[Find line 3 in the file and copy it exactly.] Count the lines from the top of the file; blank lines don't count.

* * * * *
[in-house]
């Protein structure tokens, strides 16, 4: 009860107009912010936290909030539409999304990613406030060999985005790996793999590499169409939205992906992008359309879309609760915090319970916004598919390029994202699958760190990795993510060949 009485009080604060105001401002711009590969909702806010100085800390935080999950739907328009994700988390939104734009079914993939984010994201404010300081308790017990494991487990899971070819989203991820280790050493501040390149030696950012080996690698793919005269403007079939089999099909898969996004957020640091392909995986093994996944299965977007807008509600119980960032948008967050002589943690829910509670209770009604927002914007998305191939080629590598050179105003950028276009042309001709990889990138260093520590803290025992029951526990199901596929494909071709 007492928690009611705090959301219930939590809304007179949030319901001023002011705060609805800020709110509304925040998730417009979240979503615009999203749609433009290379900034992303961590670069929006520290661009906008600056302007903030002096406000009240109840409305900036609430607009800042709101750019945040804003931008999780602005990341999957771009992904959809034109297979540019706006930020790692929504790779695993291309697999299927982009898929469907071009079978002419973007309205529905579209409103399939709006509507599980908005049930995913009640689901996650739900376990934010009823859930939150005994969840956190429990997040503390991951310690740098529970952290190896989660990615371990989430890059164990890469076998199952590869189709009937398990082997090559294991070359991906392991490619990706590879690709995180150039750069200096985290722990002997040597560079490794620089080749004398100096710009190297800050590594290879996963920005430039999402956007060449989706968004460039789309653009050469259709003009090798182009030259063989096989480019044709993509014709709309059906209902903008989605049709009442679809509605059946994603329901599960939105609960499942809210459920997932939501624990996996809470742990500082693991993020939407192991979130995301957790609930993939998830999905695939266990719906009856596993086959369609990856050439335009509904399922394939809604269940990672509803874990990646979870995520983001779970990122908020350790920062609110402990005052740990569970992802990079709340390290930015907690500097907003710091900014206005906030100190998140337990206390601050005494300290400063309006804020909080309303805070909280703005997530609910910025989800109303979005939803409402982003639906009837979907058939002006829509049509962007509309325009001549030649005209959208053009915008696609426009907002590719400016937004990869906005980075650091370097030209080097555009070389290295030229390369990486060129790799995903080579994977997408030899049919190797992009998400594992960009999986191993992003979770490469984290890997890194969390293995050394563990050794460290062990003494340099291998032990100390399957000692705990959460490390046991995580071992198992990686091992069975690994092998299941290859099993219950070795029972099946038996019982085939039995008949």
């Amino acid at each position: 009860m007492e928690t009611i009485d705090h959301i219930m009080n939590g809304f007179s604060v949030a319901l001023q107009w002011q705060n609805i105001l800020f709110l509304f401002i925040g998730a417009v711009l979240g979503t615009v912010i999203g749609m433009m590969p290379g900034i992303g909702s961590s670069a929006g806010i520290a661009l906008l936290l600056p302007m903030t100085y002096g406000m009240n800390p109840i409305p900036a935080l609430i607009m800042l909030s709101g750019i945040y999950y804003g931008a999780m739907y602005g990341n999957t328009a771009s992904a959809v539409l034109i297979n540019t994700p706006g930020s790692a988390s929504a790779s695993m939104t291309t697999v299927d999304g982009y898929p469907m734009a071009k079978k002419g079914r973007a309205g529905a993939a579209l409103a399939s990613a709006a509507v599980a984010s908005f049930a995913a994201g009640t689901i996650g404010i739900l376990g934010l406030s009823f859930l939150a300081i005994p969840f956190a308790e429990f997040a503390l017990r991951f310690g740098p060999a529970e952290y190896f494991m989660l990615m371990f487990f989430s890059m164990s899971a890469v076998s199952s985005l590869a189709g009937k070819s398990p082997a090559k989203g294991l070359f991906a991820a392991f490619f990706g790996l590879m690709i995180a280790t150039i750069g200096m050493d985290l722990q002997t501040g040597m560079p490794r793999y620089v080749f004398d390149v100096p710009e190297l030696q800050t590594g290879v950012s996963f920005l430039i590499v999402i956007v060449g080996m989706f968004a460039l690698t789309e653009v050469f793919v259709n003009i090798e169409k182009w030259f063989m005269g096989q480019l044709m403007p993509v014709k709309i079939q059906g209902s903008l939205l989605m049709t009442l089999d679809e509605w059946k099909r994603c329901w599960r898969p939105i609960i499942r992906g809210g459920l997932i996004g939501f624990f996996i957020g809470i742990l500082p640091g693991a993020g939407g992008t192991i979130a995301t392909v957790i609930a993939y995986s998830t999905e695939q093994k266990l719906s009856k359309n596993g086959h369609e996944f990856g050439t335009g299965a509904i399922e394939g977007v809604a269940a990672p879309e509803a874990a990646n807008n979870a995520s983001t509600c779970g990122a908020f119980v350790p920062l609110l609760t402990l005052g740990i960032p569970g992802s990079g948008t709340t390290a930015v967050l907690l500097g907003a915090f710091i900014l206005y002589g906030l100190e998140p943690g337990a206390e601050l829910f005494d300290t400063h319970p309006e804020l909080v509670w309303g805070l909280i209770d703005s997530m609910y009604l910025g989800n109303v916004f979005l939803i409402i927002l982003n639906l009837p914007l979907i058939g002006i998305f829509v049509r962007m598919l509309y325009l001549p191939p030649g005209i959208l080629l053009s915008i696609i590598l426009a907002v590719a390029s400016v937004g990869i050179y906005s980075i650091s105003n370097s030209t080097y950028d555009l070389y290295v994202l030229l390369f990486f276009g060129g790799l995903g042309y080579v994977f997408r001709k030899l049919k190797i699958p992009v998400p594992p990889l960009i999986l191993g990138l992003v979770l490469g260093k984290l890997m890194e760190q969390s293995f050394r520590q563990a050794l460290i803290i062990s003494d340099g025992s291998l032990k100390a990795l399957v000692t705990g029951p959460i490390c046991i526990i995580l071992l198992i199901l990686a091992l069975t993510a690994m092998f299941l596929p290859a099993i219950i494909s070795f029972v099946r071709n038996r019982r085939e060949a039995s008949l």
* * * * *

């Amino acid at each position: 009860m007492e928690t009611i009485d705090h959301i219930m009080n939590g809304f007179s604060v949030a319901l001023q107009w002011q705060n609805i105001l800020f709110l509304f401002i925040g998730a417009v711009l979240g979503t615009v912010i999203g749609m433009m590969p290379g900034i992303g909702s961590s670069a929006g806010i520290a661009l906008l936290l600056p302007m903030t100085y002096g406000m009240n800390p109840i409305p900036a935080l609430i607009m800042l909030s709101g750019i945040y999950y804003g931008a999780m739907y602005g990341n999957t328009a771009s992904a959809v539409l034109i297979n540019t994700p706006g930020s790692a988390s929504a790779s695993m939104t291309t697999v299927d999304g982009y898929p469907m734009a071009k079978k002419g079914r973007a309205g529905a993939a579209l409103a399939s990613a709006a509507v599980a984010s908005f049930a995913a994201g009640t689901i996650g404010i739900l376990g934010l406030s009823f859930l939150a300081i005994p969840f956190a308790e429990f997040a503390l017990r991951f310690g740098p060999a529970e952290y190896f494991m989660l990615m371990f487990f989430s890059m164990s899971a890469v076998s199952s985005l590869a189709g009937k070819s398990p082997a090559k989203g294991l070359f991906a991820a392991f490619f990706g790996l590879m690709i995180a280790t150039i750069g200096m050493d985290l722990q002997t501040g040597m560079p490794r793999y620089v080749f004398d390149v100096p710009e190297l030696q800050t590594g290879v950012s996963f920005l430039i590499v999402i956007v060449g080996m989706f968004a460039l690698t789309e653009v050469f793919v259709n003009i090798e169409k182009w030259f063989m005269g096989q480019l044709m403007p993509v014709k709309i079939q059906g209902s903008l939205l989605m049709t009442l089999d679809e509605w059946k099909r994603c329901w599960r898969p939105i609960i499942r992906g809210g459920l997932i996004g939501f624990f996996i957020g809470i742990l500082p640091g693991a993020g939407g992008t192991i979130a995301t392909v957790i609930a993939y995986s998830t999905e695939q093994k266990l719906s009856k359309n596993g086959h369609e996944f990856g050439t335009g299965a509904i399922e394939g977007v809604a269940a990672p879309e509803a874990a990646n807008n979870a995520s983001t509600c779970g990122a908020f119980v350790p920062l609110l609760t402990l005052g740990i960032p569970g992802s990079g948008t709340t390290a930015v967050l907690l500097g907003a915090f710091i900014l206005y002589g906030l100190e998140p943690g337990a206390e601050l829910f005494d300290t400063h319970p309006e804020l909080v509670w309303g805070l909280i209770d703005s997530m609910y009604l910025g989800n109303v916004f979005l939803i409402i927002l982003n639906l009837p914007l979907i058939g002006i998305f829509v049509r962007m598919l509309y325009l001549p191939p030649g005209i959208l080629l053009s915008i696609i590598l426009a907002v590719a390029s400016v937004g990869i050179y906005s980075i650091s105003n370097s030209t080097y950028d555009l070389y290295v994202l030229l390369f990486f276009g060129g790799l995903g042309y080579v994977f997408r001709k030899l049919k190797i699958p992009v998400p594992p990889l960009i999986l191993g990138l992003v979770l490469g260093k984290l890997m890194e760190q969390s293995f050394r520590q563990a050794l460290i803290i062990s003494d340099g025992s291998l032990k100390a990795l399957v000692t705990g029951p959460i490390c046991i526990i995580l071992l198992i199901l990686a091992l069975t993510a690994m092998f299941l596929p290859a099993i219950i494909s070795f029972v099946r071709n038996r019982r085939e060949a039995s008949l």